Friday, 24 February 2017

1946 Elections of United Punjab.

On August 21, 1945, the viceroy announced that elections would be held that Winter to the Central and Provincial Legislative Assemblies. They were to precede the convention of a constitution-making body for British India. The Muslim League had to succeed in this crucial test if its popular support of its demand for Pakistan was to be credible. In particular, it had to succeed in the Punjab as there could be no Pakistan without that province. But in the Punjab's last elections held in 1937, the League had fared disastrously. It had put forward a mere seven candidates for the 85 Muslim seats and only two had been successful. One of those candidates, Raja Ghazanfar Ali Khan also deserted the Punjab Muslim League, so there was only one Successful candidate of Punjab Muslim League.

On 23 February 1946, all the results of the elections were known and the Punjab Press reported with big headlines the crushing defeat of the Unionist party. Only 13 Muslims were elected on the Unionist ticket, even some of their minister lost their securities in the elections. The Muslim League won a grand victory by capturing 73 seats of a total of 86. Even at this stage, the Congress was all out to install a Unionist ministry in order to keep the Muslim League out of power.

The 1946 elections proved to be a turning point in the history of thePunjab Muslim League. In the 1946 election campaign, the Muslim League was able to publicize its views widely. It claimed that Islam was threatened by Congress. "Pirs" and "Sajjada Nashin" helped the Muslim League to attract Muslim voters. By early 1946, the Muslim League had been able to secure the support of many leading families of Punjab and also eminent Pirs and Sajjada Nasheens.

To give one example of his own area Khizr Hayat Tiwana faced strong opposition from the descendants of Pirs and Sajjada Nashins. In district Shahpur, Khwaja Qamar-ul-Din Sialvi, Qazi Zafar Hussain, and Qazi Mazhar Qayyum gave tough competition to Tiwanas. Khwaja Qamar-ul-Din Sialvi of Sial Sharif, a descendant of great Pir Khawaja Sham-ud-Din was president of District Shahpur Muslim League. He was very influential in his region. Likewise, Qazis of Soon Valley and descendants of Sufi Qazi Mian Muhammad Amjad commanded great respect in their areas. They appealed to their people to vote against Tiwanas. With regard to the exertion of religious influence over the people, the grandfather of Khizar Hayat Tiwana, Malik Sahib Khan could not compete with the great grandfather of Qazi Zafar Hussain, and Qazi Mazhar Qayyum, Qazi Kalim Allah, and their father Qazi Mian Muhammad Amjad. According to SARAH F. D. ANSARI, the Sajjada Nashin or Pir families were not so rich in terms of land as the great landlords of Punjab but these Sajjada Nashin or Pir families exerted great political and religious influence over the people.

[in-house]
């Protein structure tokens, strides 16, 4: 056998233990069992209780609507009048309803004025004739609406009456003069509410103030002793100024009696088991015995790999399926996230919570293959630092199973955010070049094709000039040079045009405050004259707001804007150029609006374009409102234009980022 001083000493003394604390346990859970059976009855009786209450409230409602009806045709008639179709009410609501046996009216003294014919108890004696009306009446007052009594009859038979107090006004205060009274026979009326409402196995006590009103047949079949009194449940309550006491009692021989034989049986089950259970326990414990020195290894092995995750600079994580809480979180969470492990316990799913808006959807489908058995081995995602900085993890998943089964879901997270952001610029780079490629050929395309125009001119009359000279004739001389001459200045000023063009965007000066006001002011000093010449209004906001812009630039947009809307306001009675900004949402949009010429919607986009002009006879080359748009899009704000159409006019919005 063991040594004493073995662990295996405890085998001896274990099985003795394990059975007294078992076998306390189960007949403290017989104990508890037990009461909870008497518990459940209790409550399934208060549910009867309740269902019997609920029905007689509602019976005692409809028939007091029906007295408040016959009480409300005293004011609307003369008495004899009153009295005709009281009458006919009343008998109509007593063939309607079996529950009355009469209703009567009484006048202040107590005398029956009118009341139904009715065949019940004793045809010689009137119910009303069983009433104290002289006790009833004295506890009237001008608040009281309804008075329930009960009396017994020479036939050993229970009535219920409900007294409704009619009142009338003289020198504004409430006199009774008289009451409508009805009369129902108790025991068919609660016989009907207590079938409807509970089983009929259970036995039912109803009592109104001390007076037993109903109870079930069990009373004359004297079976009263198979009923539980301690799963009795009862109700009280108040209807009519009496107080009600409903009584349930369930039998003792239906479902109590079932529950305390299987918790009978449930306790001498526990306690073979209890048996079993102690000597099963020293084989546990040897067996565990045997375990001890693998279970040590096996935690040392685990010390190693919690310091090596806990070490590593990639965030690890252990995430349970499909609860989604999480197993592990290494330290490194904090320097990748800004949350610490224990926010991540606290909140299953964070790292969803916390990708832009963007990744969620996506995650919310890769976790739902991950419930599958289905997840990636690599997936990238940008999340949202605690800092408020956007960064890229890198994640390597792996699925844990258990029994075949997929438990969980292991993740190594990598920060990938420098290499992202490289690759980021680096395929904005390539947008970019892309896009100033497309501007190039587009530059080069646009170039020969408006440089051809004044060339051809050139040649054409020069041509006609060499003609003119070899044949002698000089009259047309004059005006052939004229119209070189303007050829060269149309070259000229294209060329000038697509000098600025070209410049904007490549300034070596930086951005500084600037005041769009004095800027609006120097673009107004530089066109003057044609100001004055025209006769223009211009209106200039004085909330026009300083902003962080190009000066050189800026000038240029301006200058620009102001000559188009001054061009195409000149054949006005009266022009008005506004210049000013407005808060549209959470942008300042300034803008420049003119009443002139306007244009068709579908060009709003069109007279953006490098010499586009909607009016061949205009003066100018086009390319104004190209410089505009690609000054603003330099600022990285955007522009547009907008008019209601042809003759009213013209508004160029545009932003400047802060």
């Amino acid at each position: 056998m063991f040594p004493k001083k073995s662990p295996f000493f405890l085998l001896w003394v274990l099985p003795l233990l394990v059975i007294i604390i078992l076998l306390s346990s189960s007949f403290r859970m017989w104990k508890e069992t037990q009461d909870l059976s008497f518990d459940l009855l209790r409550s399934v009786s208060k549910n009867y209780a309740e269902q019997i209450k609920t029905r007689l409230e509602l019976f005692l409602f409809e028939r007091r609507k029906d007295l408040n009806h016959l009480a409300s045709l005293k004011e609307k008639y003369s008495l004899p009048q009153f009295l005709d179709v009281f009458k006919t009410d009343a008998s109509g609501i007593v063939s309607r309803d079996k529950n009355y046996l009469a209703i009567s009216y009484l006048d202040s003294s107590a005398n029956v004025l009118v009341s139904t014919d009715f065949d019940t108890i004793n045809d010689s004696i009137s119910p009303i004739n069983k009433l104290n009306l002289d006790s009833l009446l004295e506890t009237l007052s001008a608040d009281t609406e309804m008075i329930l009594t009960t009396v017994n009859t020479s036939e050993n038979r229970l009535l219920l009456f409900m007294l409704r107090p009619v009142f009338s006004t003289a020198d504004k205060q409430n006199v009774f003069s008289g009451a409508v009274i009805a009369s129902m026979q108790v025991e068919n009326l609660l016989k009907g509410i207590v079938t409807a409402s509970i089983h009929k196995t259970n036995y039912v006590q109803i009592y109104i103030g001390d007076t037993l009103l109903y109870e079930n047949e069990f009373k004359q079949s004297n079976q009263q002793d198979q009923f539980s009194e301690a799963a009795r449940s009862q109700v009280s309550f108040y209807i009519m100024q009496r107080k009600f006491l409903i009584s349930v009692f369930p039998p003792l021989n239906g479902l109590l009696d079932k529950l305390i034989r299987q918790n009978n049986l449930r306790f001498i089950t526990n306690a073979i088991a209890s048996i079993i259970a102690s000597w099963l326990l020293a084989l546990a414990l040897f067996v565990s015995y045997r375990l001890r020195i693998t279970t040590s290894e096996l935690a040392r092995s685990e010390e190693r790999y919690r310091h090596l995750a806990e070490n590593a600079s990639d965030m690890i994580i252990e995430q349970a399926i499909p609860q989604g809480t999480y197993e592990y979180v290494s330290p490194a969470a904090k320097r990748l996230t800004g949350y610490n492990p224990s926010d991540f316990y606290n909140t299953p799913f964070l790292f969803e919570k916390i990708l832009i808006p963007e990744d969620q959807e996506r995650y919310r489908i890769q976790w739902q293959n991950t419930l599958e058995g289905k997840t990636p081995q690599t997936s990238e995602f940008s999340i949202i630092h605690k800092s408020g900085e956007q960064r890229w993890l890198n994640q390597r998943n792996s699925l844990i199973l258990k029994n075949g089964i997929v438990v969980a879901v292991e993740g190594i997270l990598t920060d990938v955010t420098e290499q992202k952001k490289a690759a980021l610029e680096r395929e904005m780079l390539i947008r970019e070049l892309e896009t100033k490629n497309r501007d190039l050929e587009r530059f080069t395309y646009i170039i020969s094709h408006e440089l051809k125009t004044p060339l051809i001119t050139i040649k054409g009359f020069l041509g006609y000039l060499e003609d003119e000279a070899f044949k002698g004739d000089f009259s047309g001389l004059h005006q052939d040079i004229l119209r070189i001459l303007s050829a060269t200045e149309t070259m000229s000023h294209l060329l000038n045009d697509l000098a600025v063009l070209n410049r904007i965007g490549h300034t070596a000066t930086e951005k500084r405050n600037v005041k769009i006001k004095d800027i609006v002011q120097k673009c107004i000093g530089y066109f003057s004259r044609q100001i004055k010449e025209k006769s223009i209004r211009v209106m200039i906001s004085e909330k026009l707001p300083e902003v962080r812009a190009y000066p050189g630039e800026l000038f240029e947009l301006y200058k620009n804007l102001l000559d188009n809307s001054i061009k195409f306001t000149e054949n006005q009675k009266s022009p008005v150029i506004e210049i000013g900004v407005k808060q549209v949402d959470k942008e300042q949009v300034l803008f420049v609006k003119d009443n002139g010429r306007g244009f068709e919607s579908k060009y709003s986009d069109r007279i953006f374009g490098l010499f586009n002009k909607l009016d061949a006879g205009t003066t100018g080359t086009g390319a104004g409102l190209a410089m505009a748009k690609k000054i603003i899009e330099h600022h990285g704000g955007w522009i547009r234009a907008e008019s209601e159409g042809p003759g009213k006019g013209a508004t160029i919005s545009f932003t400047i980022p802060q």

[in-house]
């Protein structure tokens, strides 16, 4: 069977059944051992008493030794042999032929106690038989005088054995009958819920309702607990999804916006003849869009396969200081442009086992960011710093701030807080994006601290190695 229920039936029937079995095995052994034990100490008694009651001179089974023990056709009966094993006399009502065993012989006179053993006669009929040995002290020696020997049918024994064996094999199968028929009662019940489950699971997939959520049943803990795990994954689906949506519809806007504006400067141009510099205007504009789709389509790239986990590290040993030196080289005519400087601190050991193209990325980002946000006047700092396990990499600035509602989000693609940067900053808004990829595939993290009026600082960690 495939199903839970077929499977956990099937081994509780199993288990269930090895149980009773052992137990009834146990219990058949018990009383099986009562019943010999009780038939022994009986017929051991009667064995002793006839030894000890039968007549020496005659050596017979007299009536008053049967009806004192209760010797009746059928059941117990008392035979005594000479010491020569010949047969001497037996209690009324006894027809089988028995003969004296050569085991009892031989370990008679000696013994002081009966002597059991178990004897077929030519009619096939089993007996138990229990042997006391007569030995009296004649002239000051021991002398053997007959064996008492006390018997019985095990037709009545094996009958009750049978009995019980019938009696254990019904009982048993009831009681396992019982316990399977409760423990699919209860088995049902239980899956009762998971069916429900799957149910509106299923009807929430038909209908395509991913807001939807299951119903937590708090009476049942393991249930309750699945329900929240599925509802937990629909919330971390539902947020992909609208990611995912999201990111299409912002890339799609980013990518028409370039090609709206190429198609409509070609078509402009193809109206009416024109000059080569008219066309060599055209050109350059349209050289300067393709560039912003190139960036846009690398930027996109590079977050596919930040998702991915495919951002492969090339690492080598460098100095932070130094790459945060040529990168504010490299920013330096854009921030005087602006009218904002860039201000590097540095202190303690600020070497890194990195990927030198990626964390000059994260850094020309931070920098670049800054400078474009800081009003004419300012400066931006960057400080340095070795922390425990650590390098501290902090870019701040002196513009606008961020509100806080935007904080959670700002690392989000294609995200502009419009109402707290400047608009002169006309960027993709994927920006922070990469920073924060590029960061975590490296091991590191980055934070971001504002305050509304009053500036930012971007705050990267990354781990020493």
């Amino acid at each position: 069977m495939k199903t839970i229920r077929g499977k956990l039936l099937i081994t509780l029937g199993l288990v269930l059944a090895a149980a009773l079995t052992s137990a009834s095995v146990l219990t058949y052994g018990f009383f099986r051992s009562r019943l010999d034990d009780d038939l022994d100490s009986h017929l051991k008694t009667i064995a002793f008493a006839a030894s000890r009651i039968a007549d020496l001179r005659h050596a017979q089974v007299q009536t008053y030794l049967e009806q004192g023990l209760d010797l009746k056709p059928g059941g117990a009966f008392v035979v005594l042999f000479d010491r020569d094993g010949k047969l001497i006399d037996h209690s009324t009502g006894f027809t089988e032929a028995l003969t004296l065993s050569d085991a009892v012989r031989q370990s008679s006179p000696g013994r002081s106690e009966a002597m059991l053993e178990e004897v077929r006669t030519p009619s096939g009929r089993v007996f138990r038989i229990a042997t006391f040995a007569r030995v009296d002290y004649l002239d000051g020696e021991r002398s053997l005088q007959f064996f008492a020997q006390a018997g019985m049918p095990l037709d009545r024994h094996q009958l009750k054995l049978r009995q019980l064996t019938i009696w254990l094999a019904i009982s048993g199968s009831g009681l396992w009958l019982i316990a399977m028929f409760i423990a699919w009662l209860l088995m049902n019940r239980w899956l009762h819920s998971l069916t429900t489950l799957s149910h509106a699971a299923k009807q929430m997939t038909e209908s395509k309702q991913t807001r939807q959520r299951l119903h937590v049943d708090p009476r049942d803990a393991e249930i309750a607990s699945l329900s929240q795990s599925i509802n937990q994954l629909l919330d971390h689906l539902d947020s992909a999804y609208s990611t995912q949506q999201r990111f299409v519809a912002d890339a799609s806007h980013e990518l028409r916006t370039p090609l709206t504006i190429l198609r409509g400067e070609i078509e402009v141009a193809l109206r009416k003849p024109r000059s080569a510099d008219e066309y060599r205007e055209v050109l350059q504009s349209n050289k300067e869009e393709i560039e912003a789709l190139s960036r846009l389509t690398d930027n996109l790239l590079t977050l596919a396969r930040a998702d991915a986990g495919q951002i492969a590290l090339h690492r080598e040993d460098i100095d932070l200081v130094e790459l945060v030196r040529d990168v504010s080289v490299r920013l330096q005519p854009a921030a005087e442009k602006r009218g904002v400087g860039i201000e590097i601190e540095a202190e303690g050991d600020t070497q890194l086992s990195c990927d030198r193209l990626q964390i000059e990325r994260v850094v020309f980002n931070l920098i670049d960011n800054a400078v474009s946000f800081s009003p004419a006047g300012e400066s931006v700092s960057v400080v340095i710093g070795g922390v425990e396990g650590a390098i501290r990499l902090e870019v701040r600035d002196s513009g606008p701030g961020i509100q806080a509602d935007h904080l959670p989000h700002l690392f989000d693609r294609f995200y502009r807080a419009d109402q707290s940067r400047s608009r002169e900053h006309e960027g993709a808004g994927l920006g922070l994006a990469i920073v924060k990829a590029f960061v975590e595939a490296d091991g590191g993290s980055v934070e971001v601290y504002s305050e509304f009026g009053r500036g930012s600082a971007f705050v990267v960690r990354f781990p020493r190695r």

According to Ayesha Jalal, David Gimartin believes that a number of Pirs developed a personal stake in the League's election campaign; not because this was the most appropriate tactical response to the prospect of a British transfer of power but because the Pirs saw in the Pakistan movement an opportunity to break out of the colonial structures that had for so long thwarted their religious interests.

Pakistan came into being on 14 August 1947, "Pakistan would never have come into being", Talbot argues, "had the Unionist Party held on to the support of Muslim rural elites during the 1946 Punjab Provincial Assembly Election. The Muslim Landlords and Pirs joined the Muslim League before the 1946 election, without its victory in Punjab in that election", Talbot asserts, "the Muslim League would not have gotten Pakistan".

Penderel Moon simply attributes the League's rise to power to the alluring and irresistible appeal of thePakistan cry to the Muslim masses. Peter Hardy's explained that the Muslim League gained its electoral success in the Punjab by making a religious appeal over the heads of the professional politicians. Pakistani historians have explained the League's success in the Punjab, as elsewhere in the subcontinent, solely in terms of the Two Nation Theory.

Whatever the historians may suggest, one thing is clear that League's success was due to the political vision, farsightedness of Muhammad Ali Jinnah. He was a Grandmaster of the game by his cleverness and clever calculations.